Bass Reeves was also a master of surprise and disguise.
– Illustrations by Bob Boze Bell –

Bass Reeves vs Jim Webb – The master of the long shot, indeed. (Based on the research of Art Burton)

Out on the Whiskey Trail in Oklahoma Territory, Deputy U.S. Marshal Bass Reeves is hot on the trail of a murderer named Jim Webb, who the lawman had previously arrested and brought to justice in 1883. After a year in jail in Fort Smith, Webb got out on  a $17,000 bond and skipped. Now, Reeves got word that Webb had drifted back into the Chickasaw Nation and was hiding out at Jim Bywater’s general store on the south side of the Arbuckle Mountains.

June 15, 1884: Often on his forays into the Indian Territory, Deputy U.S. Marshal Bass Reeves and his crew would round up as many as 17 fugitives and criminals, whom they then had to guard every night on the return trip to Fort Smith. When they stopped to camp, the prisoners were shackled to the wagon tongue of the chuck wagon and had to be guarded all night.

Riding with Reeves is Deputy John Cantrell, who Bass sends ahead to see if Webb is around. Sure enough, Cantrell spots Webb in the store and signals Reeves to come ahead. An eyewitness, D.C. Gideon, describes what happens next:

“As he went dashing up, Webb espied him, and jumping through the open window armed with both revolver and Winchester, ran for his horse that stood about one hundred yards away. Reeves cut him off from his horse and Webb turned toward a clump of bushes, ran about six hundred yards, turned and fired. The first shot grazed the horn of Reeves’ saddle; the second cut a button from his coat, and the third cut off both bridle reins below his hand, allowing them to fall to the ground. As Reeves jumped from his horse another bullet…cut the brim from his hat.  Reeves then fired his first shot, and before Webb could fall had sent two Winchester balls through his body.

“By this time Reeves’ posse and Messrs. Bywaters and Smith came running up. Webb lay on the ground with his revolver in his hand, calling Reeves to come to him. Reeves advanced, but while keeping his gun trained on him told Webb to throw the revolver away. He flung it into the grass out of his reach and the whole party walked up to the dying man.

“‘Give me your hand, Bass,’ said Webb, as he extended his own with an effort to grasp it. ‘You are a brave man. I want you to accept my revolver and scabbard as a present and you must accept them. Take it, for with it I have killed eleven men, four of them in Indian Territory, and I expected you to make the twelfth.’ Bass accepted the present, and has it now carefully stored away. The dying declaration of Webb was taken in writing by Mr. Bywaters, and thus ended the career of another ‘bad’ man.”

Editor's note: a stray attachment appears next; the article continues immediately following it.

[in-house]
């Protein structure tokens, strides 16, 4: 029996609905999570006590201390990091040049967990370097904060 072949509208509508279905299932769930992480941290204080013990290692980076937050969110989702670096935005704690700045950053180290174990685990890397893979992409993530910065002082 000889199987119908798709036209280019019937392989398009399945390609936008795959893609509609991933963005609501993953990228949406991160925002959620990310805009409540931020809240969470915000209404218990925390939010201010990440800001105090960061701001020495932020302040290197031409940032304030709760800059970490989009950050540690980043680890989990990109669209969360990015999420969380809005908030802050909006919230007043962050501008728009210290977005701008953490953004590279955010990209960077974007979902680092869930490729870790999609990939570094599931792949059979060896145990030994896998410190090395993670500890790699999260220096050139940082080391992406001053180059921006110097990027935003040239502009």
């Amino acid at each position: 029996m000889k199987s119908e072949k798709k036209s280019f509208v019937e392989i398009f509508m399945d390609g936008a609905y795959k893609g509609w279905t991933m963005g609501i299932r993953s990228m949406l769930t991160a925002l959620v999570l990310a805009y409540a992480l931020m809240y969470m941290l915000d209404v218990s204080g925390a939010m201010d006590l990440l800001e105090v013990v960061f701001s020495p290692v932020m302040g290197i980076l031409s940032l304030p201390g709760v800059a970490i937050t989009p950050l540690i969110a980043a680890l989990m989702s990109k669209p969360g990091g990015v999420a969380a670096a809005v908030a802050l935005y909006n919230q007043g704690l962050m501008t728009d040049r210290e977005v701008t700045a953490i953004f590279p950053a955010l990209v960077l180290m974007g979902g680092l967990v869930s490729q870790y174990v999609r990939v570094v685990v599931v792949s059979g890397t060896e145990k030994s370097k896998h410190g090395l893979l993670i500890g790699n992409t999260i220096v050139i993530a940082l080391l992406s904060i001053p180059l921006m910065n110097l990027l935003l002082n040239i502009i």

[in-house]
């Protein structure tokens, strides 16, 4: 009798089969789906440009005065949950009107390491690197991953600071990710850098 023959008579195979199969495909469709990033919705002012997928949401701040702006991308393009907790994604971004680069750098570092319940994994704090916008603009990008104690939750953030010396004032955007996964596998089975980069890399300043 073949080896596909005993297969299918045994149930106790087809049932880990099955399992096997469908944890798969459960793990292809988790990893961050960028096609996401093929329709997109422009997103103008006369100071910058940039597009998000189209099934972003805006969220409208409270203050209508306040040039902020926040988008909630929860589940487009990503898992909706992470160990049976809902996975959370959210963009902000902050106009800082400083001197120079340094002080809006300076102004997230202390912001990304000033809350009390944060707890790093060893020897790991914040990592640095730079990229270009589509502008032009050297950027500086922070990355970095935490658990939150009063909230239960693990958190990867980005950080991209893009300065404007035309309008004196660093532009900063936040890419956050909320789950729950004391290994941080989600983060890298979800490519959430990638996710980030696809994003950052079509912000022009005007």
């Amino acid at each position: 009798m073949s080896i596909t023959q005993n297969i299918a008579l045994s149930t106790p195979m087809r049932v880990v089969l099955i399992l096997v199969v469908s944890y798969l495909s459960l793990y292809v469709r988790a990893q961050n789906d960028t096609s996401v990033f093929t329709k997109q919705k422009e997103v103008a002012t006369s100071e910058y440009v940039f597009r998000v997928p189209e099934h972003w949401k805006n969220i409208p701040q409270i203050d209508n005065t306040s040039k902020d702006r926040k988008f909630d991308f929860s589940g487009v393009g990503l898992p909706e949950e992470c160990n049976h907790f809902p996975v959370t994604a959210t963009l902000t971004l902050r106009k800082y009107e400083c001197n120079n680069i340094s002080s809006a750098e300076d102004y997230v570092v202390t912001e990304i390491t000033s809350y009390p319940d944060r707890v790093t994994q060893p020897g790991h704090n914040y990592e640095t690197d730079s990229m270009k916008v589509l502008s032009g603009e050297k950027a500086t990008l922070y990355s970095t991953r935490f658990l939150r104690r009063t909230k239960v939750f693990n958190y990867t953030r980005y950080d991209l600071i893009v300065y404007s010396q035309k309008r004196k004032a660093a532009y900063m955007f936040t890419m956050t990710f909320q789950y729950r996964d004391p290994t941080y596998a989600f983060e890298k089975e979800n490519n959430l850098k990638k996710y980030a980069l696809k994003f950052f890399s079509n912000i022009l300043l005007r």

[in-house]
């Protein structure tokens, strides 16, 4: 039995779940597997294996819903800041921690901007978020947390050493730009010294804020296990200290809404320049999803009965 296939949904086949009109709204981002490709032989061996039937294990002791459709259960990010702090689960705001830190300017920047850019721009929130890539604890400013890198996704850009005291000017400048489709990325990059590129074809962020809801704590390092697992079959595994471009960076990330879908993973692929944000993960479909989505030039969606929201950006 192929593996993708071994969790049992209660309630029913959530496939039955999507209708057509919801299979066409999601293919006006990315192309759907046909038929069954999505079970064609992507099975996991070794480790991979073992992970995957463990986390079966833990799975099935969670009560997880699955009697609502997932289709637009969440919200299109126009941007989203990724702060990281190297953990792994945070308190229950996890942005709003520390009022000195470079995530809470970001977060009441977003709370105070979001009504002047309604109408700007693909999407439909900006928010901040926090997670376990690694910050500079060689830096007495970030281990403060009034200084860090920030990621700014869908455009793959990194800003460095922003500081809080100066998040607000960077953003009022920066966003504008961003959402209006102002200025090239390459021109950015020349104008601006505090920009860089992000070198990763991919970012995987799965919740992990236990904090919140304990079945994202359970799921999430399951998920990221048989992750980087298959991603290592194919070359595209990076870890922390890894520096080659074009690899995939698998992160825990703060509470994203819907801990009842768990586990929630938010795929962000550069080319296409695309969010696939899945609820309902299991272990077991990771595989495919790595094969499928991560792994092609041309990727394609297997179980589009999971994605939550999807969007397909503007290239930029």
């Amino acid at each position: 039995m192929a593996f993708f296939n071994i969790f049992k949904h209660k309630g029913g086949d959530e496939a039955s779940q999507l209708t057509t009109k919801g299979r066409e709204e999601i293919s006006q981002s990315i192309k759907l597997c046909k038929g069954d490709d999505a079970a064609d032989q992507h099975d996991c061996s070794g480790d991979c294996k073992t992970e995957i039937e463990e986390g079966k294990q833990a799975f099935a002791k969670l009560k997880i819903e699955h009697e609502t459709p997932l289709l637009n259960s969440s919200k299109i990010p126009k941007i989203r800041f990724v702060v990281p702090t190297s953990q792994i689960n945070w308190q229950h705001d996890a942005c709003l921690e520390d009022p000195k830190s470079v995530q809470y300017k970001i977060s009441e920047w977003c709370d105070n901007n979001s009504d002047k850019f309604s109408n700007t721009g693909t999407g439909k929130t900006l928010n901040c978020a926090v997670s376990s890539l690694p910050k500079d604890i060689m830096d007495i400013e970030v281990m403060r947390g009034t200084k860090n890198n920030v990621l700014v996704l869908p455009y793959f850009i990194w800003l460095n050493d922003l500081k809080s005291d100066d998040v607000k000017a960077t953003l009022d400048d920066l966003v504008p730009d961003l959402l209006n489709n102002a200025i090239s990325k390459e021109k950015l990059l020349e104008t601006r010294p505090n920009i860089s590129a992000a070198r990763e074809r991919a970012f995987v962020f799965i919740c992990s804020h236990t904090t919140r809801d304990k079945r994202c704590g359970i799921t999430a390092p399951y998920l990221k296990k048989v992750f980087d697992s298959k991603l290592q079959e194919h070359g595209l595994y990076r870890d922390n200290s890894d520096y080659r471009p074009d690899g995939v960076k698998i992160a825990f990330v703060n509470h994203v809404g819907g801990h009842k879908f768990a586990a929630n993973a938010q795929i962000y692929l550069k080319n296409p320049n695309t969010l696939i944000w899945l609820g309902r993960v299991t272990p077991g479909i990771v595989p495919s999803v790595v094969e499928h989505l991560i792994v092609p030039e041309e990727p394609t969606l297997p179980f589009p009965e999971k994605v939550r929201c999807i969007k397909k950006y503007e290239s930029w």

The Master of Surprise And Disguise

Bass Reeves preferred to arrest bad men by surprise to cut down the likelihood they might fire on him. According to Reeves’ biographer, Art Burton, Bass “did this in many different ways—from riding up on felons before they woke up in the morning, to using his many disguises and totally catching them off guard.” Supposedly, one of Reeves’ effective undercover disguises was to dress as a dirt poor farmer and pretend to be harmless. Literally shuffling into an armed camp with his hands in his pockets, Bass invariably got the drop on his unsuspecting prey—sometimes more than one! With over 3,000 arrests to his credit, his achievements in using surprise and disguise are unparalleled and unmatched. Later in his career, Reeves trained many young deputies who worked the Indian Territory.

Bass Reeves, Undercover Farmer


“He could shoot the left hind leg off of a contented fly sitting on a mule’s ear at a hundred yards and never ruffle a hair.”

—Oklahoma Yarn About the
Shooting Prowess of Bass Reeves


Aftermath: Odds & Ends

During Judge Parker’s 20-year tenure on the bench in Fort Smith, some 75 to 100 deputies died in the line of duty. Bass Reeves made, on average, $400 a trip, and his biggest haul was bringing in 17 prisoners with a fee of $900.

The U.S. Attorney General estimated that of the 20,000 whites living in the Indian Territory during the time Reeves was active, only 5,000 were law-abiding. Judge Parker, known as “The Hanging Judge” actually hanged 30 whites, 26 Indians and 23 Blacks.

While being interviewed by a newspaper in 1907, Reeves made the following remarks about the Webb shootout:

“The bravest man I ever saw,” said Reeves, “was Jim Webb, a Mexican that I killed in 1884 near Sacred Heart Mission. He was a murderer; I got in between him and his horse. He stepped out into the open 500 yards away and commenced shooting with his Winchester. Before I could drop off my horse, his first bullet cut a button off my coat and [the] second cut my bridle rein in two. I shifted my six-shooter and grabbed my Winchester and shot twice. He dropped, and when I picked him up I found that my two bullets had struck within a half-inch of each other. He shot four times, and every time he shot he kept running closer to me. He was 500 yards away from me when I killed him.”

Recommended: Black Gun, Silver Star: The Life and Legend of Frontier Marshall Bass Reeves by Art T. Burton (Bison Books, University of Nebraska Press)

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